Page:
by BOB GAETJENS | EDITOR
Streetsboro -- Streetsboro resident Brad Raum had the race of his life this fall to place fifth nationally in his division in the National Auto Sport Association Championships in September.
"My fastest track times I've had were during that national race," said Raum, whose day job is serving as vice president of business development for Robinson Memorial Hospital a board member of the Streetsboro Area Chamber of Commerce. "I pushed the car as hard as I possibly could without being unsafe."
Raum said several of the drivers who finished ahead of him in the national race, which took place Sept. 9 at Mid-Ohio Racetrack near Mansfield, are excellent racers, including a couple of drivers who had won the national race in the past.
"Considering the competition I was running against, I was very happy to get a fifth," he said. "Their cars are very well set up, and they have a lot of experience."
Raum races in the SPEC 944 (as in Porsche 944) division of NASA. He said there were about 10 in his division left in the final race, but he said there were probably around 40 vehicles spread over the 2.4-mile winding course at Mid-Ohio. Several other divisions held their finals in the same heat, he explained.
"We've had times at Mid-Ohio where we've had 65 cars on the track at the same time," he said. "It gets a little hairy when you're out there with 65 other cars. Even though the track is 2.4 miles long, they can still get bottled up in the turns."
The entire competition takes place over several days, with two qualifying runs. Drivers' placement in qualifying runs determine their position at the start of the final, said Raum. And that placement has a direct effect on the finish. Raum said to make up for a bad position at the start "you've got to drive the wheels off, basically," to catch up.
One turn has every driver, no matter how experienced, on edge because they're worried about their car, about getting ahead of the field or both, he said.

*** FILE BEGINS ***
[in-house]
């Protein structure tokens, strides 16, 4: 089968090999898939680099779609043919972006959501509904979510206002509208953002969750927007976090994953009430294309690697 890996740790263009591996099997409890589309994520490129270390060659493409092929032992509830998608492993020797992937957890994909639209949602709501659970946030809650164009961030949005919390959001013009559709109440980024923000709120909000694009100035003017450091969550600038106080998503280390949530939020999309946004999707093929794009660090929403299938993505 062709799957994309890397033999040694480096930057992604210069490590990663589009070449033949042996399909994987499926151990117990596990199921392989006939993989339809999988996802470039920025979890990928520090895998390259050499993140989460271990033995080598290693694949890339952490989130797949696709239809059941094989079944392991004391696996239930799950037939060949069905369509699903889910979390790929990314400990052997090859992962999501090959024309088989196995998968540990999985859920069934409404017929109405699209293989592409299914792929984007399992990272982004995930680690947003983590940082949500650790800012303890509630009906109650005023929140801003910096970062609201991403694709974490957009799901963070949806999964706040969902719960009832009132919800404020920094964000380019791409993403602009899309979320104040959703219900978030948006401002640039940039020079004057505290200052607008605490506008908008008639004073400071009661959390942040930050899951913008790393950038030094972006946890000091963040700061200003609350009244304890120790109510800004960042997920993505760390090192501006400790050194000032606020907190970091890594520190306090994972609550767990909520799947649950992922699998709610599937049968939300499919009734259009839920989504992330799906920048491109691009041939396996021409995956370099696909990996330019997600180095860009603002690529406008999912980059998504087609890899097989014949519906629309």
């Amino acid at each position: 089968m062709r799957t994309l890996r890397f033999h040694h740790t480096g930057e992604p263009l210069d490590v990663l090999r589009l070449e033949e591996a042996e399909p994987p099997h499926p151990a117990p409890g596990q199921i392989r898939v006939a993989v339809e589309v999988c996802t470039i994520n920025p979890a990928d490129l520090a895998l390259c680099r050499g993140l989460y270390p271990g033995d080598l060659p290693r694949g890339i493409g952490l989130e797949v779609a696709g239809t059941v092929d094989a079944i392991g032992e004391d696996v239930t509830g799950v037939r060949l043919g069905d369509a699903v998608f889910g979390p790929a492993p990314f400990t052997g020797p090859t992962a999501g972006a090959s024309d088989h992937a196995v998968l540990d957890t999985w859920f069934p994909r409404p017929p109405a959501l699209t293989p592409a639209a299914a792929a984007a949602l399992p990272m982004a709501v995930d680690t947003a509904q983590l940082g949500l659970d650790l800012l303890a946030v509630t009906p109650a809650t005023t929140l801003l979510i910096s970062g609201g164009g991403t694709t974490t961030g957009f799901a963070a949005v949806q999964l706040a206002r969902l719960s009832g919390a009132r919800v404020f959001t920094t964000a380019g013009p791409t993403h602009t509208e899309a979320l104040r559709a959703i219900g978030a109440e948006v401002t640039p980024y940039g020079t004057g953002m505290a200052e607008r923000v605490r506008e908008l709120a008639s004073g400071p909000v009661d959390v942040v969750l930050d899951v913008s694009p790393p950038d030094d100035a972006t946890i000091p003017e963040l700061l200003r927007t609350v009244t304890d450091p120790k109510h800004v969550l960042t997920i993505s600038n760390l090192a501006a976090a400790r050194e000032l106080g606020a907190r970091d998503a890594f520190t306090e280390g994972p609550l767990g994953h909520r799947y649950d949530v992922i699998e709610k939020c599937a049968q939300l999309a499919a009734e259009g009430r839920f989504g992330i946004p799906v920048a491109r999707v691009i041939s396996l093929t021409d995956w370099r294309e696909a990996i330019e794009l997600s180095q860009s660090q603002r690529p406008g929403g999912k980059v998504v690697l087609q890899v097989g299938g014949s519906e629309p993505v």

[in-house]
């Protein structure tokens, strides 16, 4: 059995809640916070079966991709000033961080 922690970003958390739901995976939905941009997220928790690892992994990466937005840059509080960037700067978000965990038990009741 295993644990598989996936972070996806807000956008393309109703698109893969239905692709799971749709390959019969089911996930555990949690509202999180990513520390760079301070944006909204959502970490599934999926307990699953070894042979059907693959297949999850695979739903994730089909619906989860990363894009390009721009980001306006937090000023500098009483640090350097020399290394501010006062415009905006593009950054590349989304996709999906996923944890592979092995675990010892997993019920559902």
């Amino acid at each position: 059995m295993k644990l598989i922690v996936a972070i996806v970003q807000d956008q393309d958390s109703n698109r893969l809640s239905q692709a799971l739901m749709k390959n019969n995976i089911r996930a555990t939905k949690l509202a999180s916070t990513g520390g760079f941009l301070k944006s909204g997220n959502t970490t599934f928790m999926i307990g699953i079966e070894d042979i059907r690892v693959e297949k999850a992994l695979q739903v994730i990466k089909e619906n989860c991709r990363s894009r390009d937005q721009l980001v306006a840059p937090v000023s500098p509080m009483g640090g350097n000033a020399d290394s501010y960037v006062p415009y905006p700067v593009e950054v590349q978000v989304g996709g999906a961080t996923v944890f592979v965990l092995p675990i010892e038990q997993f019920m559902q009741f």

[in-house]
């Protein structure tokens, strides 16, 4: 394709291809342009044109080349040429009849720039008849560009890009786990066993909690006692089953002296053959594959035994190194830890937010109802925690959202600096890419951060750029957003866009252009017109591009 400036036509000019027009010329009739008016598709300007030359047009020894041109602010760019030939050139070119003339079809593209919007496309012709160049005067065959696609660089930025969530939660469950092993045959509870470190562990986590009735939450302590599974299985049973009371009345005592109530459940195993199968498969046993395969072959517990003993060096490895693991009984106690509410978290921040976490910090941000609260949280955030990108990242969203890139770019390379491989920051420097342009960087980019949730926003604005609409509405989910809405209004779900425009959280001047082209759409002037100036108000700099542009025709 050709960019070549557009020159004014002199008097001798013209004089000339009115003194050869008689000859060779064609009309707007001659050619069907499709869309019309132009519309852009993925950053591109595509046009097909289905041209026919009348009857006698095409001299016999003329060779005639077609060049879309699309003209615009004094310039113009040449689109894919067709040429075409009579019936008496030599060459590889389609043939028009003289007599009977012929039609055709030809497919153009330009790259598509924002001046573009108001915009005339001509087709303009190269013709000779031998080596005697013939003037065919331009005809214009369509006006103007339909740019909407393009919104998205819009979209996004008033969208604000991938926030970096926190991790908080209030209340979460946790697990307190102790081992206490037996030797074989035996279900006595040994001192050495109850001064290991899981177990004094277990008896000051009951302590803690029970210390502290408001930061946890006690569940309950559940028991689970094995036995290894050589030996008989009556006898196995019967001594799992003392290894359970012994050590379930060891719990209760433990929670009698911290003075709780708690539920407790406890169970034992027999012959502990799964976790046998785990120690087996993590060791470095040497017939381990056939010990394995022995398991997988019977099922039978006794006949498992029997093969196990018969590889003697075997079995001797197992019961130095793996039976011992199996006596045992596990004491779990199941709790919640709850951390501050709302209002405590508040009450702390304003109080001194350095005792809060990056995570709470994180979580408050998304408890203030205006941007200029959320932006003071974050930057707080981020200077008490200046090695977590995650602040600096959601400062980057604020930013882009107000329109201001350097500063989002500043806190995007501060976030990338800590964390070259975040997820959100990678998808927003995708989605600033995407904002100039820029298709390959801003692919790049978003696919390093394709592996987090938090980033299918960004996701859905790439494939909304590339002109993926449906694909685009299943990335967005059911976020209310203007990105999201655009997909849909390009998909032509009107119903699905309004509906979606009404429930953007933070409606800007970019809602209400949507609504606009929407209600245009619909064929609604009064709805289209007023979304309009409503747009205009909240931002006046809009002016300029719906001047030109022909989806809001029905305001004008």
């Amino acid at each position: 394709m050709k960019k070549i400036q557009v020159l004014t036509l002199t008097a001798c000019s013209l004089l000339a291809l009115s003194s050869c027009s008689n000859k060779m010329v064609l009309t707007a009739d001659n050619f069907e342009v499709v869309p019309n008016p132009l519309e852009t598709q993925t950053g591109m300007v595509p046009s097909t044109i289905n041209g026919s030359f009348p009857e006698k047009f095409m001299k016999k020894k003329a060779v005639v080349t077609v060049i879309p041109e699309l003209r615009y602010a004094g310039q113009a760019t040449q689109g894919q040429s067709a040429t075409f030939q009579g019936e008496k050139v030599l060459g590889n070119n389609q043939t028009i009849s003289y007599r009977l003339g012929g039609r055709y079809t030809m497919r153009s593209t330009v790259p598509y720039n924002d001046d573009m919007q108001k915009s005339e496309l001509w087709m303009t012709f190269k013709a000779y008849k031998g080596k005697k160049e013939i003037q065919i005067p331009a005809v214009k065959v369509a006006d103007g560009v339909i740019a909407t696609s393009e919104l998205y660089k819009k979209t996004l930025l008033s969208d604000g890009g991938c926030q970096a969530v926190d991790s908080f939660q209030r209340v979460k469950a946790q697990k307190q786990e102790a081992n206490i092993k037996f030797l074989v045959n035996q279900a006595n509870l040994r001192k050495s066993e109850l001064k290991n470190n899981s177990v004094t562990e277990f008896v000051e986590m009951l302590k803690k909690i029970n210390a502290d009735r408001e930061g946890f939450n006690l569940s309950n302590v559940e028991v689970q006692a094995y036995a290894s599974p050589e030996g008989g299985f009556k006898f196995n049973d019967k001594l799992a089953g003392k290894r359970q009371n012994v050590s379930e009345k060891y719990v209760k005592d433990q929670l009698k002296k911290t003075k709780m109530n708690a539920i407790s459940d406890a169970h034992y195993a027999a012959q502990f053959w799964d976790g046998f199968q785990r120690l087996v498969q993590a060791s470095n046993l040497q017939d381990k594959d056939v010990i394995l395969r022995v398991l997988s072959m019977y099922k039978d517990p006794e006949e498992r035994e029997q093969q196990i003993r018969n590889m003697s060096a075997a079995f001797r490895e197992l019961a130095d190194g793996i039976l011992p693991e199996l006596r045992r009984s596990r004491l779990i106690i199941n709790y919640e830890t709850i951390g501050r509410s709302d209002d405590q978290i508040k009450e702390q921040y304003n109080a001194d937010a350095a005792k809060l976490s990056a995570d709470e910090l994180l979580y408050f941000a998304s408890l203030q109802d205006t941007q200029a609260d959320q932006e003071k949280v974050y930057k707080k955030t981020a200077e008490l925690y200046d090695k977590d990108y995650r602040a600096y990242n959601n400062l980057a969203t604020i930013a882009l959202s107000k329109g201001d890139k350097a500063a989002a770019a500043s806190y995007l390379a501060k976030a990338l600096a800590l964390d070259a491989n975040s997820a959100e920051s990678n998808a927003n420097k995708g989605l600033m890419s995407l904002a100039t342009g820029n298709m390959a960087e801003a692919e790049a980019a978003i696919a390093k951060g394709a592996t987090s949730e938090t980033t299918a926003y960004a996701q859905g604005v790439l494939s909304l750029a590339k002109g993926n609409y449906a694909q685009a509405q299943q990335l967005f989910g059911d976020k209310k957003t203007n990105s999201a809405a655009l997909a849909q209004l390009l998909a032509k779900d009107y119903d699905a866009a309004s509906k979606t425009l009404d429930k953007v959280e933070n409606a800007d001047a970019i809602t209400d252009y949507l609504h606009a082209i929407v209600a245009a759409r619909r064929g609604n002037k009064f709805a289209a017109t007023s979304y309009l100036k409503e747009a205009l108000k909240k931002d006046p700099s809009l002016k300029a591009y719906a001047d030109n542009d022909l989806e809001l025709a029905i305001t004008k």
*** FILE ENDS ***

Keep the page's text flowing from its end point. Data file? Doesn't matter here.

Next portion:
"The first turn is always the scariest and most white-knuckled," he said. "I look at the start of the race as just trying to survive sometimes."
Due to nerves, he said he forgot to shift until he was out of the first turn in his first race.
In a sport that relies on cat-quick reflexes and a lot of nerve, Raum said he takes an "analytical" approach to each race.
"My approach to driving is to listen to more experienced people," he said. For instance, he might take someone's advice on how to approach a certain curve during the race.
"You want to carry as much speed through a turn as you can, so you can accelerate through the straight aways," he said.
Raum said he's loved racing and cars "ever since [he] was a kid," but it wasn't until 2003 that he bought his first Porsche, and that wasn't intended for racing.
But he joined a local Porsche Club, which offered high performance driver education track events where Porsche owners could learn their way around a track.
"You ride with an instructor and they teach you how to drive quickly, yet safely around the racetrack," explained Raum.
In 2004, he bought a Porsche 944 which was street legal but included a roll cage.
"I started developing the car more and more, and that year it ended up turning pretty much into a non-street-legal car," he said.
That was when he said he started racing. From 2004 to 2011, his accident record was clean, he said. But then he was struck head on by an out of control car which was in a spin due to an accident ahead of him on the track.
"Of course, you replay that event in your mind, but you realize that it exists just as part of the sport and sometimes it's unavoidable," he said, adding no one was seriously injured in the crash.
Compared to some, Raum said he's a conservative driver. Others have their own mechanic, deep pockets, even sponsors, and to them accidents aren't as big a financial burden.
Since 2006, Raum said he's also been volunteering as an instructor at the same high performance education track events where he learned the basics of fast, safe track driving.
"I really enjoy doing that," he said. "It's great to see a lot of people go out to the race track, sometimes for the first time."
Raum said getting lost in the adrenaline rush of car racing is a great escape for him.
"For me, it's something fun," he said. "It's a good release from the stresses of the day and week, but I do want to come in one piece and want my car to come back in one piece."
He said the season for this year is finished and the schedule for next year hasn't been set yet.